Mar 2, 2016 | By Kira

A new study from the University of California, Irvine, has revealed the surprising fact that the sounds emitted from a 3D printer could be enough to compromise valuable intellectual property, allowing cyber attackers to reverse-engineer and re-create 3D printed objects based off of nothing more than a smartphone audio recording.

3D printer in action, image by Maurice Mikkers via Flickr

When it comes to the legal aspects of 3D printing, the majority of makers are concerned with their intellectual property being illegally appropriated and copied via online platforms—take the recent case between Thingiverse designers and shady eBay reseller just3Dprint, for example.

According to UCI’s findings, however, designers and manufacturers wouldn’t even need to upload their STL files or 3D prints to the World Wide Web to be the victims of IP theft. Provided the attacker has access to the 3D printer in question, say, in the case of a worker at a 3D printing manufacturing plant or a workplace rival, all they would have to do is set up a recording device, and the designs are as good as theirs.

UCI visitors watch a 3D printer in action, image via UCI news

The research was led by Mohammad Al Faruque, electrical engineer, computer scientist, and director of UCI’s Advanced Integrated Cyber-Physical Systems Lab. He and his team demonstrated that the acoustic signals emitted by a 3D printer carry unique information about the precise movements of the nozzle, and that this information can be reverse-engineered to reveal the object’s original source code.

The acoustic information is in fact so precise, that Al Faruque and his team were able to recreate a key-shaped object with nearly 90 percent accuracy using only the 3D printer’s audio recordings. If used maliciously, the technique could represent a significant security threat.

According to Al Faruque, the scientific explanation for this 3D printer sound-copying process is based on the relationship between information and energy flows: “According to the fundamental laws of physics, energy is not consumed, it’s converted from one form to another—electromagnetic to kinetic, for example. Some forms of energy are translated in meaningful and useful ways; others become emissions, which may unintentionally disclose secret information.”

In this case, the ‘emissions’ are the sounds a 3D printer makes as it extrudes plastic into pre-programmed layers. Indeed, makers have often complained that the loud, robotic noise emitted by 3D printers can be extremely annoying, leading some companies to try and develop quieter 3D printing hardware. But, they probably never thought those sounds could actually be used against them.

An example of the sounds emitted by a 3D printer in use

There's no reason to become paranoid just yet, as it is unlikely that individual makers would be the victims of such a 3D printing cyber attack. However, this kind of security breach could pose a bigger threat to companies developing novel 3D printed devices or 3D printing sensitive prototypes: “In many manufacturing plants, people who work on a shift basis don’t get monitored for their smartphones, for example,” Al Faruque told UCI News. “If process and product information is stolen during the prototyping phases, companies stand to incur large financial losses.”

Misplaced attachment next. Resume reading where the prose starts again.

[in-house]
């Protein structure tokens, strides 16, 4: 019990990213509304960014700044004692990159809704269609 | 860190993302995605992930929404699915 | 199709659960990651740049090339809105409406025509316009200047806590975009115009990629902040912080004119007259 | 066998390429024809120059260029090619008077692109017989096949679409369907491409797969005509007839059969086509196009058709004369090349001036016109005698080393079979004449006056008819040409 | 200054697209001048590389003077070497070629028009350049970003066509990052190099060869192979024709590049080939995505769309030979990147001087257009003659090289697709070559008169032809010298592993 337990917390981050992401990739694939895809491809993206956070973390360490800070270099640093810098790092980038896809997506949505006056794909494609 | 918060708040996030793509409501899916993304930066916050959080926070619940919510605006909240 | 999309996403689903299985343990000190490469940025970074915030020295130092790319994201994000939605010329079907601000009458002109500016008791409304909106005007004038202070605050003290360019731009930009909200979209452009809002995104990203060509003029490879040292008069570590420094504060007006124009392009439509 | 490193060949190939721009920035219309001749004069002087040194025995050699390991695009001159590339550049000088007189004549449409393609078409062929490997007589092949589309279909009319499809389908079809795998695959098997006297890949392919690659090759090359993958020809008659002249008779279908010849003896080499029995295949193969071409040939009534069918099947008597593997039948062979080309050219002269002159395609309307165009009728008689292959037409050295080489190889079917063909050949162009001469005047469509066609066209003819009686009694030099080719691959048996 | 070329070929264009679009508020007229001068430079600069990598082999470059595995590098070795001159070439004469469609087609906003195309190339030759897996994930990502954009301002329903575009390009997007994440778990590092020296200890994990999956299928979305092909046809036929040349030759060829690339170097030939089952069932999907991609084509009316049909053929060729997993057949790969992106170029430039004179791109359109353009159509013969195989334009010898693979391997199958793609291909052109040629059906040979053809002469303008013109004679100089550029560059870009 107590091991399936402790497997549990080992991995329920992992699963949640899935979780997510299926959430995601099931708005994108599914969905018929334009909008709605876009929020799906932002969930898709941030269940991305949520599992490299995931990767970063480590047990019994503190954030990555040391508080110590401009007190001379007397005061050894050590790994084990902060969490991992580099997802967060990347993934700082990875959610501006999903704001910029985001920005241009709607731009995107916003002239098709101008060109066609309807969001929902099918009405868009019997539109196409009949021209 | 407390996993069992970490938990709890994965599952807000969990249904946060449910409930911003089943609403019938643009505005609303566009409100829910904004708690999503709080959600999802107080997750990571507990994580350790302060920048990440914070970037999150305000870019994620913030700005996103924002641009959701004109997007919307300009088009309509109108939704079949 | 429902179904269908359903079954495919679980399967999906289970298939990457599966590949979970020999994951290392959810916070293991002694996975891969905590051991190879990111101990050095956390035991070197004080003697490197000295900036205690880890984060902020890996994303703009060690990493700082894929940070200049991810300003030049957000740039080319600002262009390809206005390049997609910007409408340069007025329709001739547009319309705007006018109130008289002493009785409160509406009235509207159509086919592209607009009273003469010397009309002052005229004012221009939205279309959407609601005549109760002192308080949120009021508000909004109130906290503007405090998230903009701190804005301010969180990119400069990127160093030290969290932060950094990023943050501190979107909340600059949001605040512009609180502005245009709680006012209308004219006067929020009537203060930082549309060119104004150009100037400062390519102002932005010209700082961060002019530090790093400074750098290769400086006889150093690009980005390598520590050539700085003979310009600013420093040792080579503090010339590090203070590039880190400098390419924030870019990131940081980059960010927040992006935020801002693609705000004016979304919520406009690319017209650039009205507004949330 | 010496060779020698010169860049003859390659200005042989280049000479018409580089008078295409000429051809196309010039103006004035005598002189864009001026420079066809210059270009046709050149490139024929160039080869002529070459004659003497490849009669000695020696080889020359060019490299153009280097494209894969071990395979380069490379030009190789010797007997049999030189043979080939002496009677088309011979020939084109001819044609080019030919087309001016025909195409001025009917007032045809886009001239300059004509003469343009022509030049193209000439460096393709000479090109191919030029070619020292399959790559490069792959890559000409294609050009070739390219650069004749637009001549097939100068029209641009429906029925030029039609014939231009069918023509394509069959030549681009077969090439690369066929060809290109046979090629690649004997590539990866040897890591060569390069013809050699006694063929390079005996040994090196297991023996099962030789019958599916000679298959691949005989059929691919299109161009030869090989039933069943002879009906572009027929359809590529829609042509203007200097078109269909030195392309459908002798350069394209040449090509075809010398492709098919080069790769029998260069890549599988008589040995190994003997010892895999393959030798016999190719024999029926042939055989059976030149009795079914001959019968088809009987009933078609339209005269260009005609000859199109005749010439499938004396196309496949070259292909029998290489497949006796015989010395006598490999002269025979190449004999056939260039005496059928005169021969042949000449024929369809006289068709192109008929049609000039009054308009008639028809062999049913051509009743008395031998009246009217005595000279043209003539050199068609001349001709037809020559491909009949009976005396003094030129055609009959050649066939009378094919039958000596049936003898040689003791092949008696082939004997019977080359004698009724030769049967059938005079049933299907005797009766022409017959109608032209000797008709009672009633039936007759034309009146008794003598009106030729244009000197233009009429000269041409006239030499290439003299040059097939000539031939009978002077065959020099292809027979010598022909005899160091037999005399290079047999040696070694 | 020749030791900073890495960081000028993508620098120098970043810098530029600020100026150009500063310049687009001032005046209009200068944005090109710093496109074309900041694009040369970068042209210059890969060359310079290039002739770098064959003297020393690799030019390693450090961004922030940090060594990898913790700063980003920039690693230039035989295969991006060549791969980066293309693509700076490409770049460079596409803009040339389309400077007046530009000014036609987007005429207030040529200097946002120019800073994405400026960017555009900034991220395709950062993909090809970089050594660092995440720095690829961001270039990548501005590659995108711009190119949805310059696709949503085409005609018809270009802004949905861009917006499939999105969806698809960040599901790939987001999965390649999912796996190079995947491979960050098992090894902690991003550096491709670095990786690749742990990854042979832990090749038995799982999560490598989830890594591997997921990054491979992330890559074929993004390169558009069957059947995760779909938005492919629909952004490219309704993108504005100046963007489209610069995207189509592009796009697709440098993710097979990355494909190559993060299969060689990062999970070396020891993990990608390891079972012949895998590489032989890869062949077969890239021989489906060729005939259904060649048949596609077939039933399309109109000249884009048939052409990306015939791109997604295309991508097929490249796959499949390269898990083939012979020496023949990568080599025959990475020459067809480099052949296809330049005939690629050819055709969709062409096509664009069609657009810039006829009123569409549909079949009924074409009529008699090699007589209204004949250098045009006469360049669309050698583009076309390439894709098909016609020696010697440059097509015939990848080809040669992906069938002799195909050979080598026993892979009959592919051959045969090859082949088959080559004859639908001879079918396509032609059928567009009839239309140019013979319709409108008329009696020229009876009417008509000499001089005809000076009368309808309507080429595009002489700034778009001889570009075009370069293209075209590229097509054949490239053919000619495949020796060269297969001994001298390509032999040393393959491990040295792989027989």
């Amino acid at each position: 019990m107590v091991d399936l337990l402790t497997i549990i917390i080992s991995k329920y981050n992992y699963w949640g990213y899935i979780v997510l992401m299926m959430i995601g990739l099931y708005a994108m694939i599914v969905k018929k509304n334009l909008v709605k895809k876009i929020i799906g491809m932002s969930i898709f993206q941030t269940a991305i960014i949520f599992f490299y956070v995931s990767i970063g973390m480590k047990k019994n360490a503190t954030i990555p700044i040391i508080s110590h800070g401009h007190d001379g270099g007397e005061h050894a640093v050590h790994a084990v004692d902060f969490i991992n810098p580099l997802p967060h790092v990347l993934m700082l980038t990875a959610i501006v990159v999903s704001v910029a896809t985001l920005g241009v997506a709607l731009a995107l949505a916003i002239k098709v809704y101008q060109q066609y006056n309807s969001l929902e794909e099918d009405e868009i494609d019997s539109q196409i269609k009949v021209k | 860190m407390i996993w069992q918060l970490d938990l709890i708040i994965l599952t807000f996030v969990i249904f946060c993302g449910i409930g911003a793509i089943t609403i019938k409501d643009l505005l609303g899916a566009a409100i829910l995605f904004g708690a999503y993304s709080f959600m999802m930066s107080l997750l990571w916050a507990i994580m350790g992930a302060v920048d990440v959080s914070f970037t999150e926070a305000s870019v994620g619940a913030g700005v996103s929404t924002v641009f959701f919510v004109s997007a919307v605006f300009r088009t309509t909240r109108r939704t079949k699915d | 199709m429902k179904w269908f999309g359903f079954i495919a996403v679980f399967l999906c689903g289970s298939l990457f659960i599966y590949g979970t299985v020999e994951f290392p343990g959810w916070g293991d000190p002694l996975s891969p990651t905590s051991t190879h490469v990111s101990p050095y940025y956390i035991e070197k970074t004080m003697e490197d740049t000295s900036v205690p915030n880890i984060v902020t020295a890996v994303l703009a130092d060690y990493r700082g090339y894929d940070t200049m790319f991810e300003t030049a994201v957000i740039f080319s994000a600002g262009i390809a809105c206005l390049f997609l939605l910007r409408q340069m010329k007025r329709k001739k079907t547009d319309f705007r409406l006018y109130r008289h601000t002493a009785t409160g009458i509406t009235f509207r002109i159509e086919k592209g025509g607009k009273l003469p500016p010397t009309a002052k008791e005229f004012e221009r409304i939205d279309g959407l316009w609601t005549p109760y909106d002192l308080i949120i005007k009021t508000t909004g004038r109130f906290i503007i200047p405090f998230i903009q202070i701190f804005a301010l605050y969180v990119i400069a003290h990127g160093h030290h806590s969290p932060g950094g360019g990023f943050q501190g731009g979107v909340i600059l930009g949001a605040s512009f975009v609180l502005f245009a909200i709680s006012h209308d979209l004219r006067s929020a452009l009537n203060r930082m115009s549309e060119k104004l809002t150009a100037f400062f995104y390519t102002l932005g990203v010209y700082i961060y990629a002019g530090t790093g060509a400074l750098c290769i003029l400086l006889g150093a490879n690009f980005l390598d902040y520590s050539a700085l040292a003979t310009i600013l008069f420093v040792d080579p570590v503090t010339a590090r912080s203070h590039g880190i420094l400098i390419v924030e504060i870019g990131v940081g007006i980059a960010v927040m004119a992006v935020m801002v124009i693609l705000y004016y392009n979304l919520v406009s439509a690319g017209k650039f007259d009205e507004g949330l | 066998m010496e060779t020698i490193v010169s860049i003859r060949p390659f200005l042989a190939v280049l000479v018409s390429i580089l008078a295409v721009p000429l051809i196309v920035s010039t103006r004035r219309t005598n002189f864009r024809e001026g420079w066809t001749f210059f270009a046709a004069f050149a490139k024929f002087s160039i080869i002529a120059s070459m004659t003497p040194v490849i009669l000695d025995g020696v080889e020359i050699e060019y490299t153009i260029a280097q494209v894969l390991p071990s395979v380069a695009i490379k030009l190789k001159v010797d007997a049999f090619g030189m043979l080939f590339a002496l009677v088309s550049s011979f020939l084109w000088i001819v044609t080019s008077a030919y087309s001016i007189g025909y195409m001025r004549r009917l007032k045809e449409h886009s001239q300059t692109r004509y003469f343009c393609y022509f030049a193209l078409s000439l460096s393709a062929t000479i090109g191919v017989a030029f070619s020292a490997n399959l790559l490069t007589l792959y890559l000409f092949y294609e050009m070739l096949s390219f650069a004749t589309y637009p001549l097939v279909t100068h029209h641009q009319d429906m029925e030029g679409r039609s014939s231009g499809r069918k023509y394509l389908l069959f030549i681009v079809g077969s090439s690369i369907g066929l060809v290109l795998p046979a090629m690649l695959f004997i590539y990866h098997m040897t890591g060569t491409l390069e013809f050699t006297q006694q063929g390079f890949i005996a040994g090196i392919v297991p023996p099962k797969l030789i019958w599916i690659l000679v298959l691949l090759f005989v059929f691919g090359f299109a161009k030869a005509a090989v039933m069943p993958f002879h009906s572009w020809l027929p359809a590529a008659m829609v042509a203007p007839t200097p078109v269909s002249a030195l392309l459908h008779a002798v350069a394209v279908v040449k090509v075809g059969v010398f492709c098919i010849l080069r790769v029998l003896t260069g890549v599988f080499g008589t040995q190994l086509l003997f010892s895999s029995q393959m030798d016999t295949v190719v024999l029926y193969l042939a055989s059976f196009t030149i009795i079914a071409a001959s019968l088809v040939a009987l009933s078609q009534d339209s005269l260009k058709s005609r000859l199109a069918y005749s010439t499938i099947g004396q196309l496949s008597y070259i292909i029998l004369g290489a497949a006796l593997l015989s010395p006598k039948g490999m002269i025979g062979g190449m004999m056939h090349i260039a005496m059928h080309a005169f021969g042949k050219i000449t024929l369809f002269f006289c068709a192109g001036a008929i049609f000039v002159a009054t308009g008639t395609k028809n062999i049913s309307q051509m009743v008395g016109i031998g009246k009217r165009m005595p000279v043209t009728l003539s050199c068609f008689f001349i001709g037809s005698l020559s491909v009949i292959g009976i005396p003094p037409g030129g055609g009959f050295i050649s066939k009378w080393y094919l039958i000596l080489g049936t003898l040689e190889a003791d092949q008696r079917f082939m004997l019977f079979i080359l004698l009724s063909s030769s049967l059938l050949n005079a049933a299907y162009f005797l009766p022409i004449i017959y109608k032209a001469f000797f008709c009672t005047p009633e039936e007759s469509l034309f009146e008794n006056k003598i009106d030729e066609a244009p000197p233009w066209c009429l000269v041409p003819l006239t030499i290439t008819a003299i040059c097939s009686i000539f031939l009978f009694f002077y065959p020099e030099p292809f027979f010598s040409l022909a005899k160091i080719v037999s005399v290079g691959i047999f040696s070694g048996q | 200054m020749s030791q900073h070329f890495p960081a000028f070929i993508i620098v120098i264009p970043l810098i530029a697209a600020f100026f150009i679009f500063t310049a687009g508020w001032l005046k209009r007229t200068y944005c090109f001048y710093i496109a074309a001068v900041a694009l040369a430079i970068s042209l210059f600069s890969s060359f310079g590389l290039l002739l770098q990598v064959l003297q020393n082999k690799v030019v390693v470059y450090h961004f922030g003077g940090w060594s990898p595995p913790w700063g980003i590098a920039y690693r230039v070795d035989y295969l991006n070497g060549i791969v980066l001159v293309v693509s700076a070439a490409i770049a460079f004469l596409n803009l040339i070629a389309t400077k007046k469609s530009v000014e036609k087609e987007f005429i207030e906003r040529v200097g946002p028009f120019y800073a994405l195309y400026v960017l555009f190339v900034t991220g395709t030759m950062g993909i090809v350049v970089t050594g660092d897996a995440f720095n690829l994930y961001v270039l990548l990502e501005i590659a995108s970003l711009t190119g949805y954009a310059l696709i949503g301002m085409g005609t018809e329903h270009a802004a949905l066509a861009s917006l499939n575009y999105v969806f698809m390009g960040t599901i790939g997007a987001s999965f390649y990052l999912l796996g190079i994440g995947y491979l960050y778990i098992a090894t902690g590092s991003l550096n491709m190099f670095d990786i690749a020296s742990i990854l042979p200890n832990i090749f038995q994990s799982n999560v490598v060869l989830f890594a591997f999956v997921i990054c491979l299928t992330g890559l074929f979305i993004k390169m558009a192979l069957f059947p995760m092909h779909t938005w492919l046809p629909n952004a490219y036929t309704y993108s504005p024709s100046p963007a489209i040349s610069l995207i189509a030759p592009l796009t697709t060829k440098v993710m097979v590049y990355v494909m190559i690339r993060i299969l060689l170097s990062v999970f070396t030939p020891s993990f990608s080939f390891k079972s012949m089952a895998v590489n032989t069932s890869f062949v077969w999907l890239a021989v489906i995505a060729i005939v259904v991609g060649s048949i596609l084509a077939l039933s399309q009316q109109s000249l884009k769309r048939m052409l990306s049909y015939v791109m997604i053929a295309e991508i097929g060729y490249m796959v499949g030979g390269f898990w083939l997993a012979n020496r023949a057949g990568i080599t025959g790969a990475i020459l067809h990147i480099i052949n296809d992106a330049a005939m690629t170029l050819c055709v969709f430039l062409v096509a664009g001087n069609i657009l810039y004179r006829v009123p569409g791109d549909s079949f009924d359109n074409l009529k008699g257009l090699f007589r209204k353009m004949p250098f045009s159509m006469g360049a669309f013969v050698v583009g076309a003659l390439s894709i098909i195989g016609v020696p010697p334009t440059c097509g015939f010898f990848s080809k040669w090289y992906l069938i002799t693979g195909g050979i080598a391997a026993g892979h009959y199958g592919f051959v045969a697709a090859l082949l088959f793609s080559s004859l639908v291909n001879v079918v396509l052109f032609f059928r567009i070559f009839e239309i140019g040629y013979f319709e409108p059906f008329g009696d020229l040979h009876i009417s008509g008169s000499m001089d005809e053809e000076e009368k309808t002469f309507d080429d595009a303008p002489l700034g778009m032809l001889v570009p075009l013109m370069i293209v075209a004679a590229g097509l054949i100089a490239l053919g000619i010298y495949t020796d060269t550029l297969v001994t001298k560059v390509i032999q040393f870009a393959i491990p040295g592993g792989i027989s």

To protect themselves from potential "industrial espionage", he therefore suggests a few methods for deterring 3D pritner audio recordings. For example, manufacturers could jam the acoustic signals by using white noise machines. At the very least, cautious manufacturers could restrict people from carrying smartphones or recording devices when susceptible objects are being 3D printed, however that could be a difficult rule to enforce.

Since uncovering their findings, the UCI team has received interest from other departments at UCI, and even from various U.S. government agencies. The research will be officially presented at ICCPS 2016 (International Conference on Cyber-Physical Systems) taking place this April in Vienna.



Posted in 3D Printing Technology



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Richard wrote at 3/11/2016 5:36:00 AM:

This opens a new world. Think about macro semiconductors. With conductive and semiconductive filaments a new class of devices can be custom manufactured.

Iva wrote at 3/5/2016 4:36:49 AM:

The world will just move forward if intellectual property collapses anyways. Bye bye big business. You're role is almost fulfilled, and you're rule is almost over. There is no going back now.

Avi wrote at 3/3/2016 7:21:32 PM:

High value products are produced using lasers. Not sub par desktop FDM machines. The world will not change

nzyrzglotz wrote at 3/3/2016 12:01:30 PM:

kinduh sounds like a van halen song..

Ey Cee Yoo wrote at 3/2/2016 11:36:38 PM:

Delta printers rule

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